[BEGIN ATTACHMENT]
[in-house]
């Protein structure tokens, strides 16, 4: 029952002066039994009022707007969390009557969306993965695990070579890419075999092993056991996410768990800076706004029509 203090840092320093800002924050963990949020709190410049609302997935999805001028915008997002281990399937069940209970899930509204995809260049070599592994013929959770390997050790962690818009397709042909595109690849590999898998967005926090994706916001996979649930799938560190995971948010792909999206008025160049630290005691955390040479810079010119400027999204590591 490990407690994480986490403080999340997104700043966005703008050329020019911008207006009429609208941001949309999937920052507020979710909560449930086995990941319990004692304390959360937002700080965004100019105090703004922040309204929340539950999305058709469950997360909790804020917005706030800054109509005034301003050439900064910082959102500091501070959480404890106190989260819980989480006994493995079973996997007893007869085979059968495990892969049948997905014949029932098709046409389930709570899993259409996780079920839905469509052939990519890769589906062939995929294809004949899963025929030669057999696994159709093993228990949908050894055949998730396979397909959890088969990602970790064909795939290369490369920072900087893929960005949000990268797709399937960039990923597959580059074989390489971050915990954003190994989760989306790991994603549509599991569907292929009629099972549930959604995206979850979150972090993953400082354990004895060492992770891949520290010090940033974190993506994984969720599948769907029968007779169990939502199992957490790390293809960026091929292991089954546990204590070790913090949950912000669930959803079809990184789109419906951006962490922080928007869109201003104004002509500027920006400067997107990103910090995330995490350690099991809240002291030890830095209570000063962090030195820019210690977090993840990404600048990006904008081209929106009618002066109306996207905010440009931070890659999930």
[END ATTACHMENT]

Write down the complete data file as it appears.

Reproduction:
[in-house]
């Protein structure tokens, strides 16, 4: 029952002066039994009022707007969390009557969306993965695990070579890419075999092993056991996410768990800076706004029509 203090840092320093800002924050963990949020709190410049609302997935999805001028915008997002281990399937069940209970899930509204995809260049070599592994013929959770390997050790962690818009397709042909595109690849590999898998967005926090994706916001996979649930799938560190995971948010792909999206008025160049630290005691955390040479810079010119400027999204590591 490990407690994480986490403080999340997104700043966005703008050329020019911008207006009429609208941001949309999937920052507020979710909560449930086995990941319990004692304390959360937002700080965004100019105090703004922040309204929340539950999305058709469950997360909790804020917005706030800054109509005034301003050439900064910082959102500091501070959480404890106190989260819980989480006994493995079973996997007893007869085979059968495990892969049948997905014949029932098709046409389930709570899993259409996780079920839905469509052939990519890769589906062939995929294809004949899963025929030669057999696994159709093993228990949908050894055949998730396979397909959890088969990602970790064909795939290369490369920072900087893929960005949000990268797709399937960039990923597959580059074989390489971050915990954003190994989760989306790991994603549509599991569907292929009629099972549930959604995206979850979150972090993953400082354990004895060492992770891949520290010090940033974190993506994984969720599948769907029968007779169990939502199992957490790390293809960026091929292991089954546990204590070790913090949950912000669930959803079809990184789109419906951006962490922080928007869109201003104004002509500027920006400067997107990103910090995330995490350690099991809240002291030890830095209570000063962090030195820019210690977090993840990404600048990006904008081209929106009618002066109306996207905010440009931070890659999930």